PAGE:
The Mitsubishi Outlander PHEV will arrive in Australian showrooms in April, almost 12 months after it was originally scheduled to hit the market.
Mitsubishi Australia delayed its introduction of the plug-in hybrid SUV due to battery supply constraints for the European and Japanese markets (4,000 units maximum capacity per month). Production was also halted between March and August following the discovery of a fault that caused one of the car’s lithium-ion battery packs to melt and another to catch fire.
The Mitsubishi Outlander PHEV will become the first plug-in hybrid SUV on sale in Australia. It will be capable of driving 60km in pure-electric mode and then use its 2.0-litre four-cylinder petrol engine as an electric generator to create enough charge to extend the range to more than 800km.
Mitsubishi Australia executive director of marketing Tony Principe told CarAdvice the company believes it can sell 100 Outlander PHEVs per month in Australia, though is yet to finalise pricing and specifications of the range.
The Outlander PHEV is also set to get the 2014 model year updates expected for the regular Outlander variants from early next year, including larger wheels and higher equipment levels to help boost the new-generation SUV’s sales, which have lagged behind those of its successor to date.
The Outlander PHEV will be powered by two 60kW electric motors at the front and rear and an 87kW 2.0-litre petrol engine that can act as a generator in ‘Series’ mode or actually drive the wheels in ‘Parallel’ mode at higher highway speeds.
It’s likely the vehicle will remain in pure ‘EV’ mode if the battery is charged (via an electric plug) for the majority of buyers that travel less than 60km a day, but Series mode allows its petrol engine to kick in and help out if battery levels drop below a predetermined level,allowing owners to overcome the “range anxiety” experienced by owners of the Mitsubishi i-MiEV and other pure-electric vehicles.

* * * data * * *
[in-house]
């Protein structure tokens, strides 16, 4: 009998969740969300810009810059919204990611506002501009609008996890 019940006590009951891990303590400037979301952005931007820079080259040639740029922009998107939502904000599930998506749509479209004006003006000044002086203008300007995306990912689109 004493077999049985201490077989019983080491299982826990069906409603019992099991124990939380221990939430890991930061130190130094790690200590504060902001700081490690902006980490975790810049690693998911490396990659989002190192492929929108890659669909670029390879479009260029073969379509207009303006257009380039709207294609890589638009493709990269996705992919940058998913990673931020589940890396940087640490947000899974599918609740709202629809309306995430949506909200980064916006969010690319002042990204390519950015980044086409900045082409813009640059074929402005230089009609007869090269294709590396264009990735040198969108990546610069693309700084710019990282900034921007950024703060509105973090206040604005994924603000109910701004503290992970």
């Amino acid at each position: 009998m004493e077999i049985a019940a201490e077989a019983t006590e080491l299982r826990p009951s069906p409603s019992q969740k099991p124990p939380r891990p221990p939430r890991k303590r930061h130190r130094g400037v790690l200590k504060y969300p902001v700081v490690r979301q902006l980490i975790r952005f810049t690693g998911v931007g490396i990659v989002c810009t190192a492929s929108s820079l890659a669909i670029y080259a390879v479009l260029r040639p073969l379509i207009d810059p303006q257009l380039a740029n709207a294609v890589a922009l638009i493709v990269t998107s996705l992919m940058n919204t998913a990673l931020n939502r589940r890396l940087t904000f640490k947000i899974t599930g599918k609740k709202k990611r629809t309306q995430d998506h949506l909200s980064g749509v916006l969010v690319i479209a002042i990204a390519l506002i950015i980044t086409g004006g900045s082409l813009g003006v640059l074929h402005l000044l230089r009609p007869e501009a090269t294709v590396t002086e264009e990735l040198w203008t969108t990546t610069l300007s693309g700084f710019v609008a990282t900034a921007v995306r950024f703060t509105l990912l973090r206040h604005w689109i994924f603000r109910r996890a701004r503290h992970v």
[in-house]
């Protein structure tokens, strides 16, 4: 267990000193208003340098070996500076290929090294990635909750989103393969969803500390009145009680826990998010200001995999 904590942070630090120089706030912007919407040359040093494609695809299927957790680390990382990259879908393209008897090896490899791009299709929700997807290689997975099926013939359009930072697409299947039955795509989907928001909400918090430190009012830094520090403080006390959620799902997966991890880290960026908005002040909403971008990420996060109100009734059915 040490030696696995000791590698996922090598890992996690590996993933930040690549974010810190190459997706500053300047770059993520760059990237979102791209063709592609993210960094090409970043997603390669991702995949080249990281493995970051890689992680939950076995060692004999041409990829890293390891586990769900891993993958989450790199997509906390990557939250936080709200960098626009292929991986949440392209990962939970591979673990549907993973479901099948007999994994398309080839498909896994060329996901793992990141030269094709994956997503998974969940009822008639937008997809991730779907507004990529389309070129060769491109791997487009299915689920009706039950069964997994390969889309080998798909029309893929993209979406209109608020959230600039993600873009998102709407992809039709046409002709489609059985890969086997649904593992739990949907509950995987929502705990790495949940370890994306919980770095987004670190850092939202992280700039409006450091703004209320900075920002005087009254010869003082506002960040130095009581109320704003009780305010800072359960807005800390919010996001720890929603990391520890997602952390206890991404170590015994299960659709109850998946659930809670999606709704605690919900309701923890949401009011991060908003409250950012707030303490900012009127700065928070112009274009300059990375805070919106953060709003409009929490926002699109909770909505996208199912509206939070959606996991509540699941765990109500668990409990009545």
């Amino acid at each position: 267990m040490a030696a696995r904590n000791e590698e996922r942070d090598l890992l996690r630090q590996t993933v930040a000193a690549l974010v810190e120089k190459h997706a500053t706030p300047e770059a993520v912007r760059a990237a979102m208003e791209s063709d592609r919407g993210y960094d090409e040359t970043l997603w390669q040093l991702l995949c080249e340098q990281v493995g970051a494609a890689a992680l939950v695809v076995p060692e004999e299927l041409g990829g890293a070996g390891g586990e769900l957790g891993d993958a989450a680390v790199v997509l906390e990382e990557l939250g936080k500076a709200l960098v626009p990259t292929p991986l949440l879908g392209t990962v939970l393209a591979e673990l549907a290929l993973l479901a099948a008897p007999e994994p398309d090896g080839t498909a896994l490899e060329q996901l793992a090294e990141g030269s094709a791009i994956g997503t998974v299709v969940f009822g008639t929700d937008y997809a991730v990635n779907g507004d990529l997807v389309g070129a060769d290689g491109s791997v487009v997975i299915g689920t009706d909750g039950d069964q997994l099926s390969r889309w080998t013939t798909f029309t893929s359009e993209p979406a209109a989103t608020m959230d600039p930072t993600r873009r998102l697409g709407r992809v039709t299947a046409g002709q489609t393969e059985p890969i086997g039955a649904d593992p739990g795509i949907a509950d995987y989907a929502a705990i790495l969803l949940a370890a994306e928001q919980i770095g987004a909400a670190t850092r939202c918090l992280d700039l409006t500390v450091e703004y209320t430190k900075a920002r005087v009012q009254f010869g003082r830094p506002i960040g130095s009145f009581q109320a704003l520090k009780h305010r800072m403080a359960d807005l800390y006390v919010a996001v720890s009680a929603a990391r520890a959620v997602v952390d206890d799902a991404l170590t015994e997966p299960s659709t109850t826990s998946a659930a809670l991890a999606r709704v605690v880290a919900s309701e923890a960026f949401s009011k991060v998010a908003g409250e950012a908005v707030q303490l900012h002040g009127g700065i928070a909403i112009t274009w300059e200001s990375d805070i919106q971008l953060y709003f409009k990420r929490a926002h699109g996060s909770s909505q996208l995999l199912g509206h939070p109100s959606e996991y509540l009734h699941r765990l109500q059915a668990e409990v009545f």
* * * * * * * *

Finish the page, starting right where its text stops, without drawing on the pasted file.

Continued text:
If speeds exceed 120km/h or if maximum power is required, the petrol engine and electric motors work together to produce maximum power and torque.
In Series hybrid mode, the fuel economy is rated at 5.3 litres per 100km, while in EV mode the price of the first 60km is essentially dependent on the price of electricity (if charged via a wall socket).
With a full tank of fuel and fully charged batteries, the Outlander PHEV gets almost 900km to a tank and battery-charge cycle.
The Outlander PHEV is distinguished from the regular models by its 30mm-lower ride height and ‘PHEV’ badges. The car’s weight distribution(55:45 front to rear) is more rear-biased than the standard car, while the company claims the PHEV is actually faster for in-gear acceleration than the larger-capacity six-cylinder model.
Prices are expected to start at around $50,000 for the entry-level variant and will likely approach $60,000 for the top-spec models.